SFAI140 – a challenge, a joy, a connection

SFAI140* challenged me to step up to the plate. I have done speaking about my work before, but having to distill my thoughts down to 140 seconds and convey them succinctly with timed images, took it to a whole other level. It was fun and gave me a sense of accomplishment. I appreciated the opportunity to be on the stage with some real pros and to meet the other presenters.

It was a pleasure to discover that fellow speaker and historical preservation architect Shawn Evans was acutely interested in the Santa Fe Interment Camp. He took my 1951 map of the Casa Solana neighborhood that had the internment camp placement on it and layered it over a current map. The two of us walked through the area of where the camp once was, looking at trees that may have been planted there. It was a bittersweet experience wandering around with him and discussing his feelings about living in the area with this history. If I were to come back he thought he could help me with having talks in the Casa Solana schools and community.

Many Native people spoke with me about their experiences with the camps, including a young woman who was inspired to go see the marker and go to the other NM camps, and a man who said his Native uncle was picked up and put into the Santa Fe Camp because he was mistaken for being Japanese.

After hearing me speak a Santa Fe gallery invited me to be on a panel on healing war trauma with creativity.

Speaking from the heart, expressing  your thoughts and what is important to you, is a challenge to accept and seek out. You never know where it can lead you.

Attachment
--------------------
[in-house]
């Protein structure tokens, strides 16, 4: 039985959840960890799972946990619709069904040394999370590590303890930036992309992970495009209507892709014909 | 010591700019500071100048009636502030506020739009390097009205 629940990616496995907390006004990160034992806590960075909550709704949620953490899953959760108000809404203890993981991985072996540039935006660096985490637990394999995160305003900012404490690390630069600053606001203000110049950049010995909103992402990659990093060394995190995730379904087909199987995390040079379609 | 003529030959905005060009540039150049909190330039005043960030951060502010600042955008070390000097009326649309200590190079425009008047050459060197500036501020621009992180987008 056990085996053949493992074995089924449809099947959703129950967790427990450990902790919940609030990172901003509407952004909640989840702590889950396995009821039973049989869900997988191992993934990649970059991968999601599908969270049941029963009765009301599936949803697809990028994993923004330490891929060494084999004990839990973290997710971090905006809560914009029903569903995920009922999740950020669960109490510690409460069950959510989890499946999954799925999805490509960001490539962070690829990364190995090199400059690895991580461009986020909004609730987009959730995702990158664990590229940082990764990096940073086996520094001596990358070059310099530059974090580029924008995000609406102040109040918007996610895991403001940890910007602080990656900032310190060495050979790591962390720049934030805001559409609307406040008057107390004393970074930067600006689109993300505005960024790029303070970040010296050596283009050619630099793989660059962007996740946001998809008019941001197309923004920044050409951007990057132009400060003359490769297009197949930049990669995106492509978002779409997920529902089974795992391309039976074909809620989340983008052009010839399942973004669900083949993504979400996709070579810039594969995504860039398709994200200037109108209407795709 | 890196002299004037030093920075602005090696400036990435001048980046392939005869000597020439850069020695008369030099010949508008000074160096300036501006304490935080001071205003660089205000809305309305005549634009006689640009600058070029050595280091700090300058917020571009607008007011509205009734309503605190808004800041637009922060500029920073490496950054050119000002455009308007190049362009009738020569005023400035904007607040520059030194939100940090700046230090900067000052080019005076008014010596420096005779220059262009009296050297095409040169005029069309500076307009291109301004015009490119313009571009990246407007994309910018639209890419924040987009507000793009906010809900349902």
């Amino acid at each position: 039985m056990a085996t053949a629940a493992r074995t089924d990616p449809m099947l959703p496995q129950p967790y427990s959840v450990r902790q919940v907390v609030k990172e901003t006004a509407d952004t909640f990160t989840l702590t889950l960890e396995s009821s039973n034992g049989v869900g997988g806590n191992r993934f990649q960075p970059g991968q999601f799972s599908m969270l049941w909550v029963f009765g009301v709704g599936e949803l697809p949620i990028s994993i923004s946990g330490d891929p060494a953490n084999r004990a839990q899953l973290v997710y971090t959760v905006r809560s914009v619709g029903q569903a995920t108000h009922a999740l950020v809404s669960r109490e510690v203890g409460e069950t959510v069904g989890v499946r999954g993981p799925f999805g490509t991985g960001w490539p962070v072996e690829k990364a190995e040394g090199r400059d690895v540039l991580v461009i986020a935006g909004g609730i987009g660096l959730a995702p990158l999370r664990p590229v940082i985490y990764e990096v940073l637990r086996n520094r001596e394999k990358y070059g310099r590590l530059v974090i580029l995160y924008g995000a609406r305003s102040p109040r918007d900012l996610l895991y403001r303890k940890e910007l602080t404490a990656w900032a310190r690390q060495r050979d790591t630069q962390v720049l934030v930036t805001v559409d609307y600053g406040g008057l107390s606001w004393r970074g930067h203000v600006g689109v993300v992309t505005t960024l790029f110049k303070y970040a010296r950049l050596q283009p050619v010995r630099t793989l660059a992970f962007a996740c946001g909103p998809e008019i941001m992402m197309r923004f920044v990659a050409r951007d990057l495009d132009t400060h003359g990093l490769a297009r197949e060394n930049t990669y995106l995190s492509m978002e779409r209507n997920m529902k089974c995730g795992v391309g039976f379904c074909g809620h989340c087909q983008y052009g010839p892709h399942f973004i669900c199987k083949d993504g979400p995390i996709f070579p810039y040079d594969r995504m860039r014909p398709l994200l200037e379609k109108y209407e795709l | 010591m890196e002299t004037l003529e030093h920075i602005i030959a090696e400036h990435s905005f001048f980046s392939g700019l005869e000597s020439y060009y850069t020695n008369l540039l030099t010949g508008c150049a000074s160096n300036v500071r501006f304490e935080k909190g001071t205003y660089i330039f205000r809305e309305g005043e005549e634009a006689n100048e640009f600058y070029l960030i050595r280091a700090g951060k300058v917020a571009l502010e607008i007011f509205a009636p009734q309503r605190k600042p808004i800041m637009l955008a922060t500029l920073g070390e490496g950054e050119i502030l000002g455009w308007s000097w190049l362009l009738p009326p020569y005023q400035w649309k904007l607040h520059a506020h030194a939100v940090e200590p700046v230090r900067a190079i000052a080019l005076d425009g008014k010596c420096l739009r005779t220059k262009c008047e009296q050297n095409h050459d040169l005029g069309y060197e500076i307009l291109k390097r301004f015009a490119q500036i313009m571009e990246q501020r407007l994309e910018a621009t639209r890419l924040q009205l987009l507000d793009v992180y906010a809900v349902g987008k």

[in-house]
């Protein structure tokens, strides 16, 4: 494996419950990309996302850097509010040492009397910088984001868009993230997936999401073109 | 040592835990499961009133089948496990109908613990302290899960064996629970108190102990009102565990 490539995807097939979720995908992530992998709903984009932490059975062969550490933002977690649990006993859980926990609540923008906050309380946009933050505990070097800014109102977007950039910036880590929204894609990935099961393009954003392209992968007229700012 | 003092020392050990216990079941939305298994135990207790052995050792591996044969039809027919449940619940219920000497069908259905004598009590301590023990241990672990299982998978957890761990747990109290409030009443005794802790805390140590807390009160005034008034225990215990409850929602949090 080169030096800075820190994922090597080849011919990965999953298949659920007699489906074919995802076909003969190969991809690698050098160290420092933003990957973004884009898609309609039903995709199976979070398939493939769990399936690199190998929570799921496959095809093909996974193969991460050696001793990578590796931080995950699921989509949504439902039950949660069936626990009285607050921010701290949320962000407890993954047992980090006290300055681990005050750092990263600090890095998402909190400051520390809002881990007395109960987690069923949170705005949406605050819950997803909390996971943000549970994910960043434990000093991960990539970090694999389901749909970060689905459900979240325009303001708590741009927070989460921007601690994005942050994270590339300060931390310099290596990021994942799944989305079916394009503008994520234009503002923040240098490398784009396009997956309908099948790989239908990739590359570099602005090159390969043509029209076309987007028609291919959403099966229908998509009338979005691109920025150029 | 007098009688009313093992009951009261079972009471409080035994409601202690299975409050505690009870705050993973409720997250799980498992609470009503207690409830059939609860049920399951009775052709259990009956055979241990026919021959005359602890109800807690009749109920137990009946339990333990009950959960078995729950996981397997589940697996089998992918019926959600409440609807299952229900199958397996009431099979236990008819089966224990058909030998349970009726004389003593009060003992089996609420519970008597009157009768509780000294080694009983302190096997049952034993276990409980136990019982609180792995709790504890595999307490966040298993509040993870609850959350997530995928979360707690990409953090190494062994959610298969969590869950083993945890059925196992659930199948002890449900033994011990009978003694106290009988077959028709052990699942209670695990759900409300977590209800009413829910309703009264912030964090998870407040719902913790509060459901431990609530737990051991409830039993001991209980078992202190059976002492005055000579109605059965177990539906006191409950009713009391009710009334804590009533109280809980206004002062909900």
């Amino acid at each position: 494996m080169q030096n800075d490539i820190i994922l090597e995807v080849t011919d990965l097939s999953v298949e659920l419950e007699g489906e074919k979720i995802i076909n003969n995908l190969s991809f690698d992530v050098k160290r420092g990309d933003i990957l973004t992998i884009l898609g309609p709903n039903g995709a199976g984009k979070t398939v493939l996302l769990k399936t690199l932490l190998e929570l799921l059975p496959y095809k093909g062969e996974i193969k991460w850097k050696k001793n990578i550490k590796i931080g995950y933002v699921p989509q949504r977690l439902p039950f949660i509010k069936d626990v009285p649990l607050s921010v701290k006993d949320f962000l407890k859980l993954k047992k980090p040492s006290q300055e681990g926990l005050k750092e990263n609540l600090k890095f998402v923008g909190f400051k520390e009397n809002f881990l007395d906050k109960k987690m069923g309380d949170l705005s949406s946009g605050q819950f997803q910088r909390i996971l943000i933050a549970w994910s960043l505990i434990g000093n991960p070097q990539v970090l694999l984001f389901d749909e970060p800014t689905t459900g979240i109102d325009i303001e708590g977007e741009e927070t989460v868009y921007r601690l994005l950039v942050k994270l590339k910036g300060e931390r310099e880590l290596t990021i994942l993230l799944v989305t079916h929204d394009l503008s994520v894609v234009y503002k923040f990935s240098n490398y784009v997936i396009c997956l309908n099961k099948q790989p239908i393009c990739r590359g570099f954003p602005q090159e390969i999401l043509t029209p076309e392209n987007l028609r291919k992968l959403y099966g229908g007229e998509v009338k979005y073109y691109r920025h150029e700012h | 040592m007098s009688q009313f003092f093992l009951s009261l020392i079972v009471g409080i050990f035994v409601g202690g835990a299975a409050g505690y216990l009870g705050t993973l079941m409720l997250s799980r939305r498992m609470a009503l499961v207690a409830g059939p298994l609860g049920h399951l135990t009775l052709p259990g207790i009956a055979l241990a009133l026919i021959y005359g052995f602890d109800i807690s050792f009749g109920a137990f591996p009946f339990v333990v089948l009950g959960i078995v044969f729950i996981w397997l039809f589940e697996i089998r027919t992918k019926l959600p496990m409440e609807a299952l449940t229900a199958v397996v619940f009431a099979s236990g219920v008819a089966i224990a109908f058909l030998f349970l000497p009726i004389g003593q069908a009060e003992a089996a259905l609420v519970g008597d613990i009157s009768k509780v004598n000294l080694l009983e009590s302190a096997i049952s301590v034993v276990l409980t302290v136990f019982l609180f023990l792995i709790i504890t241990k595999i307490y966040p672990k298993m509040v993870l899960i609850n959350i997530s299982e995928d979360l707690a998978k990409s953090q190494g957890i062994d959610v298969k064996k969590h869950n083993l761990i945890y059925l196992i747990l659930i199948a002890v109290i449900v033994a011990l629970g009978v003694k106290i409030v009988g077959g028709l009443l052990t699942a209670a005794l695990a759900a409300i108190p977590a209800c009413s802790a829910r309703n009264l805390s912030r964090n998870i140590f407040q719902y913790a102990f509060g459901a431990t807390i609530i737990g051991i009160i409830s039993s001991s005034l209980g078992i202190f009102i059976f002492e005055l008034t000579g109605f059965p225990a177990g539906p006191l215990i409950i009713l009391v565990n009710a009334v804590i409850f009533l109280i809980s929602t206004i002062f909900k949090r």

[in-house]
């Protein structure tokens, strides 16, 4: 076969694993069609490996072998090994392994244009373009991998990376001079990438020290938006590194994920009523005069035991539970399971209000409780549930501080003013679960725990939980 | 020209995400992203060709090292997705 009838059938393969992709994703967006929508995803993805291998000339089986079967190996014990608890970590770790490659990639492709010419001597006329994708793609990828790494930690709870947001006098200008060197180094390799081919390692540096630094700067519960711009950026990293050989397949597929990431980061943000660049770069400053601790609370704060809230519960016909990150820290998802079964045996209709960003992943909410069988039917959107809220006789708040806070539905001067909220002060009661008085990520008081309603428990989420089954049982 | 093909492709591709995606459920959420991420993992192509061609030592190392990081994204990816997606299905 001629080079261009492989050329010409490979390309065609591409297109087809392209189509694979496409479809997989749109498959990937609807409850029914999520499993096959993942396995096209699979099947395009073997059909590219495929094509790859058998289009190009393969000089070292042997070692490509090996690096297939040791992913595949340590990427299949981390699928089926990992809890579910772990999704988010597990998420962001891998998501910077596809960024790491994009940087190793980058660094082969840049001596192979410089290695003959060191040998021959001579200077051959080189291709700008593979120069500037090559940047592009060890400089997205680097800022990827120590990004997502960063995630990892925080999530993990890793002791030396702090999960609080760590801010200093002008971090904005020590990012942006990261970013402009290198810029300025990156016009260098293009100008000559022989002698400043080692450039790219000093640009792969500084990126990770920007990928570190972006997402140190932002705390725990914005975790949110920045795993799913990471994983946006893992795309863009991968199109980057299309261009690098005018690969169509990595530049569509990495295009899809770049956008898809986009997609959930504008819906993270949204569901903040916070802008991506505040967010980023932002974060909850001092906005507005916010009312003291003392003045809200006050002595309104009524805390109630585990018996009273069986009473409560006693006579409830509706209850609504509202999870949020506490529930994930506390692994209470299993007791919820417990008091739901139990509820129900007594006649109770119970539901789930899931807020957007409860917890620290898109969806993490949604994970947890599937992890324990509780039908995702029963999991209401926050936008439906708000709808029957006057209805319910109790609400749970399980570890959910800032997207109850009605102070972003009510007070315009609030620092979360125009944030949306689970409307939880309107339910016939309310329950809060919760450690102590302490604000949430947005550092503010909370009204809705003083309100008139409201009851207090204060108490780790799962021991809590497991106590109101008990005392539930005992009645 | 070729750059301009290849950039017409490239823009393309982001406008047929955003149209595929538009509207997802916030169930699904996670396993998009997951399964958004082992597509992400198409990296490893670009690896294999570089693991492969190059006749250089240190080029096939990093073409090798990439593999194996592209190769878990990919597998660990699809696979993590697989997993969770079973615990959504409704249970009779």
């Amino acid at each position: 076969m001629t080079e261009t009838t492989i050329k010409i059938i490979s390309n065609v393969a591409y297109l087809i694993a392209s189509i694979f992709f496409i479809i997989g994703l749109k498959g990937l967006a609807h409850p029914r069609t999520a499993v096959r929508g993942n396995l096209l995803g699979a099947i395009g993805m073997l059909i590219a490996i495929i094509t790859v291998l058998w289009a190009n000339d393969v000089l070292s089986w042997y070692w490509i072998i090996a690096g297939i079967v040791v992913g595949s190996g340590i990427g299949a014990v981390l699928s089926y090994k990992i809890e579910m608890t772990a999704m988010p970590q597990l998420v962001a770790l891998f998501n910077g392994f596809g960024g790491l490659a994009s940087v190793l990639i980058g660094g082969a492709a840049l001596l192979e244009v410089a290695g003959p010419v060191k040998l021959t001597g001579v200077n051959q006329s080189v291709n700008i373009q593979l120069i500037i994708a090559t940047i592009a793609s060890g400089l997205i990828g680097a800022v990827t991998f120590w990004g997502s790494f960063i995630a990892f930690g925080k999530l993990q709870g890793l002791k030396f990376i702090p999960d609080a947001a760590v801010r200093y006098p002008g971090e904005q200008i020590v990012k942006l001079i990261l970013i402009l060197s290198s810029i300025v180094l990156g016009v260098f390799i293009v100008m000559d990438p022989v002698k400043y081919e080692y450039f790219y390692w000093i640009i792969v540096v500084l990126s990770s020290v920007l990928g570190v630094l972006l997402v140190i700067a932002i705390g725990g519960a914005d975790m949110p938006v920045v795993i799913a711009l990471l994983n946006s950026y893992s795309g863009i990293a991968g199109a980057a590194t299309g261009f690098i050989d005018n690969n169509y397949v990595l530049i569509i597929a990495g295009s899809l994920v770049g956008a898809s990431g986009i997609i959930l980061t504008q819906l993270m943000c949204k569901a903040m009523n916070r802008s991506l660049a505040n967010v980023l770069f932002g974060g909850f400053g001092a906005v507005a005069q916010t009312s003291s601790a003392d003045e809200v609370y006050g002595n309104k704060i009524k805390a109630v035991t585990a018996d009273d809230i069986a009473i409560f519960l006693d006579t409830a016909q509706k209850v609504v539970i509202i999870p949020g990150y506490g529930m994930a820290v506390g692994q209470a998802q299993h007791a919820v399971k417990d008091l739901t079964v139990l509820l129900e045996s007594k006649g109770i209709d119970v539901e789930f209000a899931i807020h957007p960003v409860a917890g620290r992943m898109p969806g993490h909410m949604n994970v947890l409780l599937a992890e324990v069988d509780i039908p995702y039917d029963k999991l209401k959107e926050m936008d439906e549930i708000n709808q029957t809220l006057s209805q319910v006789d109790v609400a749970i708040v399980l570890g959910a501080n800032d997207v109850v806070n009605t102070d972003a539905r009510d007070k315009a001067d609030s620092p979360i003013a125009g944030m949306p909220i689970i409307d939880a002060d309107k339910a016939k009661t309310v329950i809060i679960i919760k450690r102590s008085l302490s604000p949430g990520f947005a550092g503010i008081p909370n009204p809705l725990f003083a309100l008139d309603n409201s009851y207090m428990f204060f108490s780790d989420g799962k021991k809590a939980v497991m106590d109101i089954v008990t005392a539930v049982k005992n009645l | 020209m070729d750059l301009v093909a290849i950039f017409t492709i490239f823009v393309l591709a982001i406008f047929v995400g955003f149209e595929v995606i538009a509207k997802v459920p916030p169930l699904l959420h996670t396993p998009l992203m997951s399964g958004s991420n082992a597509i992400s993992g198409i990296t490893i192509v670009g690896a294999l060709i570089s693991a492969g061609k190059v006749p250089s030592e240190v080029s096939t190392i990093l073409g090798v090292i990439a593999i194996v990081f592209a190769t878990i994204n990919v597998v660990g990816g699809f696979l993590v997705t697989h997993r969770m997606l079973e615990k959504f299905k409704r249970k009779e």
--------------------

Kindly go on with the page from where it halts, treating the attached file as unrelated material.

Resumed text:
*SFAI140 is an event that Santa Fe Art Institute puts on a couple times a year. They invite their residents and leaders in the community to speak for 140 seconds with 6 timed slides.

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Santa Fe Internment Camp – Storytelling and Ritual Event

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During my artist residency at the Santa Fe Art Institute, I learned that the history of the New Mexico internment camps was not well known, and people wanted to know more.

My focus became, how could art bring understanding and connection to the communities in Santa Fe?  I wanted to inform the public about this history that has touched my own Japanese American family and invite people of other cultures to express their stories of displacement, unjust incarceration, and immigration journeys.

I decided to create an experiential space incorporating modalities like drawing, movement, speaking, listening, and re-enactment.

Participants were invited to create a presence for those they wanted to remember. Just the simple task of striking a pose of a loved one and being outlined in red crayon, connected the collaborators, and spontaneous memories were shared. These ancestor drawings on the gallery walls created a safe and sacred place for remembering.

It was a very moving event with many voices, quiet support, some tears, and an overall powerful energy of compassion. People traveled from as far away as Taos, Las Vegas, and Albuquerque to attend. The walking meditation lead by Eliane Allegre with the music provided by Glen Neff put the participants in a contemplative space to consider stories of incarceration, immigration, and displacement. 15 storytellers came forward to share internee memories and other difficult and heartfelt experiences.